3. I have always wondered at the child images in Japanese media culture. Even adults wear clothing imprinted with cartoon, anime characters. Is this a Peter Pan complex, played out across a national stage? It’s a male/work oriented culture. Once women were educated and started to earn their own way, it’s not surprising that the first thing they rejected was the lopsided culture that included men. Their virtual reality is the SOMA that keeps a seething populace quiet. I won’t even start on the impact of lethal contamination must have on a post-Fukushima nation–unsure if it even has a future.

    • I don’t know.

      Apparently what’s sexy are women who look like VERY young women. Does this reflect the fact that the gender gap is still at a higher level there? One of my East Asian students was asking me how to attract American men, and I told her that confidence is sexy here. She said it was the opposite where she was from.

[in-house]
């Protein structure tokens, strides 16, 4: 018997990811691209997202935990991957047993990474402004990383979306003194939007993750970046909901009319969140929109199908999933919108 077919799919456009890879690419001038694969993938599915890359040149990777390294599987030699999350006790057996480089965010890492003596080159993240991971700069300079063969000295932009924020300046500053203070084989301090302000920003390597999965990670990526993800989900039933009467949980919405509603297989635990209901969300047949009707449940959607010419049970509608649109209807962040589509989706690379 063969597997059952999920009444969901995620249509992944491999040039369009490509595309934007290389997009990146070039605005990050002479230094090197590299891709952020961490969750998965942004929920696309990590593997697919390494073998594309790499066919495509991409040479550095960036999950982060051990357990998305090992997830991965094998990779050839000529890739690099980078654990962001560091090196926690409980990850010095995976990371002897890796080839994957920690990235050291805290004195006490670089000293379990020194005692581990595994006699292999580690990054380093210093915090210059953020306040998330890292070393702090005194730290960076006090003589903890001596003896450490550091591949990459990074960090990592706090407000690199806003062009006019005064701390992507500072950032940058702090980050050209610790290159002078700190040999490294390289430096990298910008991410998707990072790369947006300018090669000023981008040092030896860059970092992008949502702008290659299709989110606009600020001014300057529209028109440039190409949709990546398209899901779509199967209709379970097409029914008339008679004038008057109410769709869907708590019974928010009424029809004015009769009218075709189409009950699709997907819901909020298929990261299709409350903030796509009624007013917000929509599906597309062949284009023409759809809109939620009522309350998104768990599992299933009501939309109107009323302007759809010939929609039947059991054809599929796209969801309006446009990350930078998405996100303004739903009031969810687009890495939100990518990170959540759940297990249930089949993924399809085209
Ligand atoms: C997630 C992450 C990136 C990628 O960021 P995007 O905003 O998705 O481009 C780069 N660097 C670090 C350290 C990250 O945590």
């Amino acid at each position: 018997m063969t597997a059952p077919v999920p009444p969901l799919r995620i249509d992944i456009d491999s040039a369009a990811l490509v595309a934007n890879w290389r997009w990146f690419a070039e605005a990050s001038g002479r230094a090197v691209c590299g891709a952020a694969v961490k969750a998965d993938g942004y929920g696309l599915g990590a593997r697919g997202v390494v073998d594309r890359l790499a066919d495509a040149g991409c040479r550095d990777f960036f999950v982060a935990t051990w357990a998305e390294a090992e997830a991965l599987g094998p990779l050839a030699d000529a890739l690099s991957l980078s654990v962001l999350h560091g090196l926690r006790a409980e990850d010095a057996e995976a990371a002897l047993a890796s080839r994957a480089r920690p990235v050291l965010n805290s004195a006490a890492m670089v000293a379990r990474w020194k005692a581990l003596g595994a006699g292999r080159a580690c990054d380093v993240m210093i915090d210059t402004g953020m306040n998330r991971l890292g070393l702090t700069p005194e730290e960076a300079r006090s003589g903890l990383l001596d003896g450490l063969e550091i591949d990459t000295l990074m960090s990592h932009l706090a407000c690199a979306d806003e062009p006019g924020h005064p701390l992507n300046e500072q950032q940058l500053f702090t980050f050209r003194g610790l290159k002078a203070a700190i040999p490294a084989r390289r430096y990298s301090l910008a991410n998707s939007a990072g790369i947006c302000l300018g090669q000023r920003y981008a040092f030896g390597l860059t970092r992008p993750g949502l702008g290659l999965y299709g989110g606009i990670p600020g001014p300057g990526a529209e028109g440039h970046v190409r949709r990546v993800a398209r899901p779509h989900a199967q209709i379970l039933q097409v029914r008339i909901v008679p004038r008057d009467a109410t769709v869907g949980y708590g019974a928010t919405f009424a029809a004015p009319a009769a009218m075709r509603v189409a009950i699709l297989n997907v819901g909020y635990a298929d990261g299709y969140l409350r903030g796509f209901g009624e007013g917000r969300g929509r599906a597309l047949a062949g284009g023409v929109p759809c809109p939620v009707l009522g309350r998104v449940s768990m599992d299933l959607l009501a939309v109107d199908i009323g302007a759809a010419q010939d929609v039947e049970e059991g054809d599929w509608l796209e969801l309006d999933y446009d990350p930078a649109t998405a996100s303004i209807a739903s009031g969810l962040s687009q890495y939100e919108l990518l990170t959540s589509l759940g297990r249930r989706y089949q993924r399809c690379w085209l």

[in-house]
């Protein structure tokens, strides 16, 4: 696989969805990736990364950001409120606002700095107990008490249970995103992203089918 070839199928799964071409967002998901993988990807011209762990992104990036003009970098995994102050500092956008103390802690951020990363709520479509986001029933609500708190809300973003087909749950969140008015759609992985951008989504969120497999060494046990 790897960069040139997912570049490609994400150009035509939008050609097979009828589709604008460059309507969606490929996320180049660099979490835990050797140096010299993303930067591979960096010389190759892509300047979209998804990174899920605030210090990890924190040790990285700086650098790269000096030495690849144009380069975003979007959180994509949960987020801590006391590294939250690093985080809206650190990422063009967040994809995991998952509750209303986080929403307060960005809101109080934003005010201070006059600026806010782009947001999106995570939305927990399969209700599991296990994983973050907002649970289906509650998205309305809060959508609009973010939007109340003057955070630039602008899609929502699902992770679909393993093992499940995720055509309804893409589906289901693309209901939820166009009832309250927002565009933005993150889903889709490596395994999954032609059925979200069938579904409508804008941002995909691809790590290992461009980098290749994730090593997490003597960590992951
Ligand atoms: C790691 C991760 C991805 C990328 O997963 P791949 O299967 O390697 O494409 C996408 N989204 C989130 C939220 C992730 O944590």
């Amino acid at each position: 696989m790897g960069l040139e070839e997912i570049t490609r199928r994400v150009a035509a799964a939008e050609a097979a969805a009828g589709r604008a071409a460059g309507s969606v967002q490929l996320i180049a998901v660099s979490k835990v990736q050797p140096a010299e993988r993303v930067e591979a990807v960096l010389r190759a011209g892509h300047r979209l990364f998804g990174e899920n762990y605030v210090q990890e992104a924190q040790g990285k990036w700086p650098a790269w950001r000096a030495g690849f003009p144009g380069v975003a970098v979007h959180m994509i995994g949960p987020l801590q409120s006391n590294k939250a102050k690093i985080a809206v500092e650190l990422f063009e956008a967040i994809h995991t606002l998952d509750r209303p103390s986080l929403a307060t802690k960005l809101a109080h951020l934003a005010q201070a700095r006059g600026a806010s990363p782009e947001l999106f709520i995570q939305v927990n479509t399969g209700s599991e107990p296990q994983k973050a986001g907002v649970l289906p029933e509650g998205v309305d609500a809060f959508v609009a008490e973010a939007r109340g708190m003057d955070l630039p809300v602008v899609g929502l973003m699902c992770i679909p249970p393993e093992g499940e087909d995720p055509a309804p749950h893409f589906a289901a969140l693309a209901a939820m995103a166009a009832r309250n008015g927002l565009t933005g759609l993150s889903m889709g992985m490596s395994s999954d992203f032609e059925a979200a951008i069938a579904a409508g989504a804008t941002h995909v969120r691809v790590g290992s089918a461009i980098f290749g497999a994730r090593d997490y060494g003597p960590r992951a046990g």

• I think the (male) attraction to very young women (or those who look very young) is, in part, insecurity. Older women have more of a sense of themselves and of what they want. Very young women may be easy to impress, less demanding sexually and have less of a sexual and relationship history with which to compare what’s offered.

      • That does make sense.

  4. A growing number of people have opted out of relationships in the Western world too , a lot of the younger generations don’t have a clue how to communicate in person , as they are buried in their smartphones constantly , so a similar , but not quite extreme , example of the trends in Japan.